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Why is nursing school so hard?

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Graduation is approaching–you have the finish line in sight and are SO ready to be done! Of course, most new grads still have the NCLEX to look forward to and to prepare for, but school is almost over!

Now, having made it through and done things you once thought were absolutely impossible, you know you are not the same person who entered nursing school so long ago. You are about to enter the workforce as a professional. No longer a student with an instructor watching over your shoulder, you’ll have your own license and will be responsible for what you do in your own right.

Responsibility is what having a license is all about. No one has the right to practice certain trades, drive a car or fly a plane without providing proof they can do it safely. Successful completion of a course of study from an accredited school is the first of the necessary steps to becoming a nurse (passing the NCLEX is the other).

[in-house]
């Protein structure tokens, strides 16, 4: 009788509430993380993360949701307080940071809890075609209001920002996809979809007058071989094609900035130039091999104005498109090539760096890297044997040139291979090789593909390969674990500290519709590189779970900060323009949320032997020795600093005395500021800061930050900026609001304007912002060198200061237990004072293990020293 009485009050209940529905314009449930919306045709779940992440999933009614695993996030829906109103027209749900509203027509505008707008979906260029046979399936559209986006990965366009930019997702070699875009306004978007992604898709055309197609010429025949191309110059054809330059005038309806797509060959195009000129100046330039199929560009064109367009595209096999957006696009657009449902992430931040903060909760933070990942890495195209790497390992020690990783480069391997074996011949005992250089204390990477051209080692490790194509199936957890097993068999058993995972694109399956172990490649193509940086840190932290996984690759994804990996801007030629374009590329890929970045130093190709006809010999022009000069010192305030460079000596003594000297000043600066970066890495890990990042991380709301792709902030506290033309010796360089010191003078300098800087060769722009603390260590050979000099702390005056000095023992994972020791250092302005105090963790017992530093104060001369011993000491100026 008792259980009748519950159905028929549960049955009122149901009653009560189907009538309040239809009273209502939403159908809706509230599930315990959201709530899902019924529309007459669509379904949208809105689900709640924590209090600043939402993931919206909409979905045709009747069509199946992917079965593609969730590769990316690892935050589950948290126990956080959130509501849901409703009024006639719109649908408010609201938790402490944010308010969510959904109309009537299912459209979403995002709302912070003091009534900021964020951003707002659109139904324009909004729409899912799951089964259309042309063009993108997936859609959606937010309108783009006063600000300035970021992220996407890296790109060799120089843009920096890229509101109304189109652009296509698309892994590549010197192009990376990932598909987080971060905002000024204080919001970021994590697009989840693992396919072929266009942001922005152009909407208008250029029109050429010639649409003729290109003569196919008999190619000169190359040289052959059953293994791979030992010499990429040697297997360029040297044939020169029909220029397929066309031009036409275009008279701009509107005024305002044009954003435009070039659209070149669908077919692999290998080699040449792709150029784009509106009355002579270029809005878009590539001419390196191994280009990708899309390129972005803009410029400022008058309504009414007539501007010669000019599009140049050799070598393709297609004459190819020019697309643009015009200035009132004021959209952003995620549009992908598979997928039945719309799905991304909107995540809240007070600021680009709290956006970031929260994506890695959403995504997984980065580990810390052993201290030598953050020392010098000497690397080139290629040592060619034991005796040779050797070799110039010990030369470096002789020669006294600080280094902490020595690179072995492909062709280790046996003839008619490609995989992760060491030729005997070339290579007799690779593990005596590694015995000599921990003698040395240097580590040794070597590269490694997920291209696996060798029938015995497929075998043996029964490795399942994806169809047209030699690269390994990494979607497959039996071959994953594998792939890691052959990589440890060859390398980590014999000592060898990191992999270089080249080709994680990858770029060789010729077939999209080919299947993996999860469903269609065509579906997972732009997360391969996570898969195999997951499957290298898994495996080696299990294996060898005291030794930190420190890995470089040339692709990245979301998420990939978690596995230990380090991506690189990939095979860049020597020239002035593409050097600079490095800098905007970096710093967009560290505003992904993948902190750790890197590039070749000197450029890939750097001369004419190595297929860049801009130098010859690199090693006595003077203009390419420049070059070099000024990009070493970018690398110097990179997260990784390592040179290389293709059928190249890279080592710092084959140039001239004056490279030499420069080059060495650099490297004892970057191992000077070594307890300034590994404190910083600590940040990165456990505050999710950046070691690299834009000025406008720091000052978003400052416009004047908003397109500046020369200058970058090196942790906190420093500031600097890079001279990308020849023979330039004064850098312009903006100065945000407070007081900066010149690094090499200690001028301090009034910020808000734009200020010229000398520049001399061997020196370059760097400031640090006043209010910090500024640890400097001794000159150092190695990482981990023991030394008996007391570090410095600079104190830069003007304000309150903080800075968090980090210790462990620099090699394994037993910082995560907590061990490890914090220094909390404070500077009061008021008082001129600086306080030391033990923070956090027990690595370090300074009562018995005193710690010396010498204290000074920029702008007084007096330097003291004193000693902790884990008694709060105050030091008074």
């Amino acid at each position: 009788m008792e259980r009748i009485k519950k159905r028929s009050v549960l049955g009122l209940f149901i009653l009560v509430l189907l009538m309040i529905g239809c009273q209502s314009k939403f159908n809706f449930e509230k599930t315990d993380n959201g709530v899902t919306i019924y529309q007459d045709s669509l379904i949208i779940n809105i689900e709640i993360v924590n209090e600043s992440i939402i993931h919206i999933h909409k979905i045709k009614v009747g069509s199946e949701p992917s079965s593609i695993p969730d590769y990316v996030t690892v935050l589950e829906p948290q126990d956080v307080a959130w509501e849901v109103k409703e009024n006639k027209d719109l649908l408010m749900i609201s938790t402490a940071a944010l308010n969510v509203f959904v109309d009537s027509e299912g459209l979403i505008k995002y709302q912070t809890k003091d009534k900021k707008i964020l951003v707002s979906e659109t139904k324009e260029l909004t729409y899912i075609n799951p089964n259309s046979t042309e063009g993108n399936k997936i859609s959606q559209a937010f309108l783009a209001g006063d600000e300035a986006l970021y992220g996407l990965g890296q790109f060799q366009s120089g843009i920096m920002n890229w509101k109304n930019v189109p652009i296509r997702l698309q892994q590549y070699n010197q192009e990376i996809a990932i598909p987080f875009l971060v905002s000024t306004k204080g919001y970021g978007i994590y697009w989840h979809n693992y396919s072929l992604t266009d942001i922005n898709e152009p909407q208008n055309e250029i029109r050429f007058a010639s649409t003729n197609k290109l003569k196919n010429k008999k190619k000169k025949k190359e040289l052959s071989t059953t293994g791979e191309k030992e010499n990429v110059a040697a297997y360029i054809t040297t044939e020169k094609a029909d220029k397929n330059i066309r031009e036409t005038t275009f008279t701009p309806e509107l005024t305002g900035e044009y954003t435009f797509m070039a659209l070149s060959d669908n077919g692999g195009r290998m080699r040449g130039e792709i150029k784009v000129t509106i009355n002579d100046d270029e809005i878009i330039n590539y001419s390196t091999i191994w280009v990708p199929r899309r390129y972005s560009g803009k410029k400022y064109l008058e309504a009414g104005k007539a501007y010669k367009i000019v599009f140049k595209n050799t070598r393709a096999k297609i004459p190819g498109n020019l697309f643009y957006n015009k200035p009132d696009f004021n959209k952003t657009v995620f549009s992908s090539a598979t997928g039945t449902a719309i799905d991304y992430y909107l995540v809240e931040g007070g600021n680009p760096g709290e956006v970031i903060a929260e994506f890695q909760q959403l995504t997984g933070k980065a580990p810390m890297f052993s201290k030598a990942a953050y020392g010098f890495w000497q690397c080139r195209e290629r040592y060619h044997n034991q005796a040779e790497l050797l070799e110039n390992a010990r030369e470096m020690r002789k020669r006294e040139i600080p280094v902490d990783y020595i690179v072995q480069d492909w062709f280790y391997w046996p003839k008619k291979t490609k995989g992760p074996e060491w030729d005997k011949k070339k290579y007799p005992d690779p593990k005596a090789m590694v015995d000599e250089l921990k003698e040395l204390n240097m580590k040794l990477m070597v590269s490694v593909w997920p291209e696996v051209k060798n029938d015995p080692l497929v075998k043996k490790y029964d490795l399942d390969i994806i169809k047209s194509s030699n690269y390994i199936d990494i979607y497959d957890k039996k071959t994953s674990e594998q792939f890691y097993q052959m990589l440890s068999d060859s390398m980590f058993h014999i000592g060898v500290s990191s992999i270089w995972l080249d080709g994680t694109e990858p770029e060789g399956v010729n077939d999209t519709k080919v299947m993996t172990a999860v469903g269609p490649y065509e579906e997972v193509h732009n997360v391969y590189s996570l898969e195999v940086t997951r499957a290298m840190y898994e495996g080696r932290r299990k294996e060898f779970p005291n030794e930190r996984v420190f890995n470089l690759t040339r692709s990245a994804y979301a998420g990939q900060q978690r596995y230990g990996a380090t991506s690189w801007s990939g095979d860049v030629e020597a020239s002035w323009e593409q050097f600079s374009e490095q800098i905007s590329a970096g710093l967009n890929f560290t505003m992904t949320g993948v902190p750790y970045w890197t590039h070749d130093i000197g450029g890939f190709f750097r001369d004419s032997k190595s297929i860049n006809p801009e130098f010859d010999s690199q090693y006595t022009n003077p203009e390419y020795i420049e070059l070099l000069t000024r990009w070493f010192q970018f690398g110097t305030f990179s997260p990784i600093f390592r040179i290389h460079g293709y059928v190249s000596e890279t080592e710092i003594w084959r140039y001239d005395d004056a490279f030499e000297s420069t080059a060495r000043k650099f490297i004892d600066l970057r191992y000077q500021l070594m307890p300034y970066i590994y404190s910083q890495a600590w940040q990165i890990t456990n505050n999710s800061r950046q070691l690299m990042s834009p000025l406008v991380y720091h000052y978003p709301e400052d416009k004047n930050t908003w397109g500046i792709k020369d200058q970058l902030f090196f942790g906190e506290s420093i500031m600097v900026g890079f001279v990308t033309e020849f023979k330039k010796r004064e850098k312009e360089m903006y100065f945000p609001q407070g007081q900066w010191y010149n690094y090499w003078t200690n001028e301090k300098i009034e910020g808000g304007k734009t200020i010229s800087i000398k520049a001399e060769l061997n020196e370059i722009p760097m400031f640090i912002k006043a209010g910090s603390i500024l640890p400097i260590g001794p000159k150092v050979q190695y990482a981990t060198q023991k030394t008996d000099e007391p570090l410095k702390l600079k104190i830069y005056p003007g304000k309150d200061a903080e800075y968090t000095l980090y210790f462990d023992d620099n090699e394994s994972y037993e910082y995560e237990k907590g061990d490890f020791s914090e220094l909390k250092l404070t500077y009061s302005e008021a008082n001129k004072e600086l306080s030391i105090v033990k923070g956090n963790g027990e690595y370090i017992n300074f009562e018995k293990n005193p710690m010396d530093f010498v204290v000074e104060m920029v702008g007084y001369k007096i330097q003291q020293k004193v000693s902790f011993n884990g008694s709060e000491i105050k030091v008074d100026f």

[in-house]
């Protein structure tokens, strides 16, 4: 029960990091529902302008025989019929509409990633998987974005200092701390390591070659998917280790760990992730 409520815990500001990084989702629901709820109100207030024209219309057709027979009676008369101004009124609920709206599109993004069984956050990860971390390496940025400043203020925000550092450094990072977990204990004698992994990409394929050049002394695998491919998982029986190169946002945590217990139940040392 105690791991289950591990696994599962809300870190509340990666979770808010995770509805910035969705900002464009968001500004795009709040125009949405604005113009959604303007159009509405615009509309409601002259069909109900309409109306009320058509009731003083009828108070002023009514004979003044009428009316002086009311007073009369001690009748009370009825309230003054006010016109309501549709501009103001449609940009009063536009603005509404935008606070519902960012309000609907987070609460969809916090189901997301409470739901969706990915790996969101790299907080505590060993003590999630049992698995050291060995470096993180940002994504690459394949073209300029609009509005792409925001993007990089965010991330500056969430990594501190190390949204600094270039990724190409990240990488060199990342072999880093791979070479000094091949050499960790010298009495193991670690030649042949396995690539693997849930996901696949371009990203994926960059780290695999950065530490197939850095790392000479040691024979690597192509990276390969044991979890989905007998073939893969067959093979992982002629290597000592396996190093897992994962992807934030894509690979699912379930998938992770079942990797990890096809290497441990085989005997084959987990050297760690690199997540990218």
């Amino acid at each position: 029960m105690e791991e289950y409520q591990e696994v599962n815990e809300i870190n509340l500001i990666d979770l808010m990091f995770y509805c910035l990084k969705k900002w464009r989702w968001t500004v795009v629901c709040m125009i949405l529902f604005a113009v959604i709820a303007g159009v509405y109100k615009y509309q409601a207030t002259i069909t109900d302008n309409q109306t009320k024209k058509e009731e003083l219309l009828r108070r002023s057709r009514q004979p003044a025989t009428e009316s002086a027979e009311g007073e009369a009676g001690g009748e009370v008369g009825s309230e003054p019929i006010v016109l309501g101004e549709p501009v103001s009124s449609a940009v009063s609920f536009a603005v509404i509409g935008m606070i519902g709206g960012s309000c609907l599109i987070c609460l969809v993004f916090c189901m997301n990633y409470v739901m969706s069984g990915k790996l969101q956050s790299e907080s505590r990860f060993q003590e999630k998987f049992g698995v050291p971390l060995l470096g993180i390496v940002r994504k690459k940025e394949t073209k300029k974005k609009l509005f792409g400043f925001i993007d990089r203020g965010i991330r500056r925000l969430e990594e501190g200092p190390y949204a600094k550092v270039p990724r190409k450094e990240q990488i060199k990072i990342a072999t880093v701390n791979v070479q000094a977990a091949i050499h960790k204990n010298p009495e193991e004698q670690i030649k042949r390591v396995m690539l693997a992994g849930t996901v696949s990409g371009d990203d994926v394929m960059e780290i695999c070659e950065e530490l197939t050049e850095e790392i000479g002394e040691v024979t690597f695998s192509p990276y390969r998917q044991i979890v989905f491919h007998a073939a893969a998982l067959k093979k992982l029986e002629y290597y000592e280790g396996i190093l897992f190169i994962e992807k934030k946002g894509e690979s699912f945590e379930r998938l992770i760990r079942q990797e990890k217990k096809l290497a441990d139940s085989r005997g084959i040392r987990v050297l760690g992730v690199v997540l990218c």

Why then, should nursing school be so difficult? Hard to get in, even harder to make passing grades and to keep up with your clinical hours! You’re constantly evaluated, not only on tests but also on a personal level by those who observe the way you dress, speak, interact with others and carry yourself as a potential professional nurse. And a social life? Forget about it!

Nursing is a different discipline from any other degree program at a college or university. You are being prepared to literally hold another person’s life in your hands one day. You learn how to resuscitate a person, give drugs that can be very dangerous, perform a physical exam and develop critical thinking skills so you understand what you are doing and why. You learn to be an educator and advocate for patients, their families and other health care providers. Even doctors will learn things from you!